A plant that could well save the lives of thousands….
Genetic modification—biotechnology vilified in some quarters as a violation of nature–has proved key in saving the lives of two Americans infected by the deadly Ebola virus.
When American Ebola patient Dr. Kent Brantly arrived in Atlanta, Georgia, Aug. 2, he had reportedly already had one course of treatment with an experimental drug called ZMAPP made with genetically engineered tobacco.
MAPP is produced by a small San Diego-based biotech company. The scientists use a common tobacco bacteria, genetically engineered with different components of the Ebola virus, to infect a large number of plants. The infection spurs the plants to make antibodies to the virus, including the pieces of viral Ebola DNA. The tobacco is then crushed up and the ebola serum is extracted. It contains antibodies that target several parts of the virus.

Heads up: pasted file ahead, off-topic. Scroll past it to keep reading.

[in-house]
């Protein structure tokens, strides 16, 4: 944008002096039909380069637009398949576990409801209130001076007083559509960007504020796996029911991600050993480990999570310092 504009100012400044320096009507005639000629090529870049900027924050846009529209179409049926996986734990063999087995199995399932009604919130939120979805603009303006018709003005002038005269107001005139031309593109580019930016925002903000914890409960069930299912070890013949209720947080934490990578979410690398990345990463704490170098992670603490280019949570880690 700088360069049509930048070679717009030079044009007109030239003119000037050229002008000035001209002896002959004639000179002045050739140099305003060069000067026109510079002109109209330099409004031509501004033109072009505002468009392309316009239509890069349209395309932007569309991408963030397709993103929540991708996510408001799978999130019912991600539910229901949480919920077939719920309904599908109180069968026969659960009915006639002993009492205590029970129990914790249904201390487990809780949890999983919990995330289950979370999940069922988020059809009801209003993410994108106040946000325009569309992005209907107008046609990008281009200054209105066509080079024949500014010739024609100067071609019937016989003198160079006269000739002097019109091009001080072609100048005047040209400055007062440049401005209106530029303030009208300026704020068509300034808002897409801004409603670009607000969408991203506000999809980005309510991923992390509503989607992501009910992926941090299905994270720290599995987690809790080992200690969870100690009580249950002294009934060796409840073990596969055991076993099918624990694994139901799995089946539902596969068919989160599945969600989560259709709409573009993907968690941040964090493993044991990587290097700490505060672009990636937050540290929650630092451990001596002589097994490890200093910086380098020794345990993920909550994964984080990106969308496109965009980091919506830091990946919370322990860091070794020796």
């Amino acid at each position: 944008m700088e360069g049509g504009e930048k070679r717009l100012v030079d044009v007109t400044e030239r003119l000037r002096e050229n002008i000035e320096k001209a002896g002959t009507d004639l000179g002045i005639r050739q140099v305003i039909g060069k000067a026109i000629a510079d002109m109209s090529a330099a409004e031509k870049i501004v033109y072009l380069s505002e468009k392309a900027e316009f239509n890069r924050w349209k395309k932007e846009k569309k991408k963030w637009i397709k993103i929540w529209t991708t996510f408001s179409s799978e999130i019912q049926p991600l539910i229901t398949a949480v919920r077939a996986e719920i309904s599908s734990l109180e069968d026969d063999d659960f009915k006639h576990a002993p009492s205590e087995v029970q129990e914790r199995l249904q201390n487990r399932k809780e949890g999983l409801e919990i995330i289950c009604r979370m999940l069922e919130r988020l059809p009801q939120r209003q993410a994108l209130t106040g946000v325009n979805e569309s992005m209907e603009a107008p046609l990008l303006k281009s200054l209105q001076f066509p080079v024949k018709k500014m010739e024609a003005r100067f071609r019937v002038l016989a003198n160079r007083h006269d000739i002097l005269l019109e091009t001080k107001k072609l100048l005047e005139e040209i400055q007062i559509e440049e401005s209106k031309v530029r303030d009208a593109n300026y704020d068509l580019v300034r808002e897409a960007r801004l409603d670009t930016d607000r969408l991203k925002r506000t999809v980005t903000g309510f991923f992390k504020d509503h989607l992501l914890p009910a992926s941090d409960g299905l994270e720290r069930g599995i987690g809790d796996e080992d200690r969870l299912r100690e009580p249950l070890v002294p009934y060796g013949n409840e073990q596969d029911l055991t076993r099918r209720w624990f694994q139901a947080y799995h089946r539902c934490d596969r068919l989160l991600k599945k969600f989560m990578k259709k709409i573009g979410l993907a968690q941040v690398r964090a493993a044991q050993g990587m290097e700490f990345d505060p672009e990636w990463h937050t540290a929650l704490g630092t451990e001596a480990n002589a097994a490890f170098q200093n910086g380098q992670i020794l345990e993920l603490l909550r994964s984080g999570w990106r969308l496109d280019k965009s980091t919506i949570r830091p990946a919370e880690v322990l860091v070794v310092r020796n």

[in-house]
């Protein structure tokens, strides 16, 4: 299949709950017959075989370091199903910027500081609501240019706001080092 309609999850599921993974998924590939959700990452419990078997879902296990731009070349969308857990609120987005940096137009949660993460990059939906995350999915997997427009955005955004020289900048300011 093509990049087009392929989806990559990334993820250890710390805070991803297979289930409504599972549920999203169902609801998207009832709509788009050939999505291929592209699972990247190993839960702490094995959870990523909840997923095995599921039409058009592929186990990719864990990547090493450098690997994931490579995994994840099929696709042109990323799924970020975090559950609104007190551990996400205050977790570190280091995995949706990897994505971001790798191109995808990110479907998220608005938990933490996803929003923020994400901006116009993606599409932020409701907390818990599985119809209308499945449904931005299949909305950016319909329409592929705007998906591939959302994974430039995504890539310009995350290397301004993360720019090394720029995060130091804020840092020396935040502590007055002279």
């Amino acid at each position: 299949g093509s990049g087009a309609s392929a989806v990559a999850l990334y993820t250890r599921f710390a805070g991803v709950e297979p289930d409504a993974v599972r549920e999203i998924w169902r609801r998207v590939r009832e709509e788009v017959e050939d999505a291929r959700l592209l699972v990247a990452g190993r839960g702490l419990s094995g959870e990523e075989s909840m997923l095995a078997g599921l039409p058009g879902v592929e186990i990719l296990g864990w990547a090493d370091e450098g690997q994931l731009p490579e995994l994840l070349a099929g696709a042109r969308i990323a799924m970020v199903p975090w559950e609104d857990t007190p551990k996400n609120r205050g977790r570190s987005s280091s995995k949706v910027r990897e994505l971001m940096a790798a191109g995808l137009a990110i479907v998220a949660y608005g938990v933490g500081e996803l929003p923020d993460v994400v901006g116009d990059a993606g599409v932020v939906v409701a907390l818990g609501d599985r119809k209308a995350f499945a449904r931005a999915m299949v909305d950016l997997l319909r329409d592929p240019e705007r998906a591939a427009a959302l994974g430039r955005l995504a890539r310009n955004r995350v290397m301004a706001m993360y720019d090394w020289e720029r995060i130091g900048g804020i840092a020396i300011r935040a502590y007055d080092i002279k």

Probably not until their next fever hits.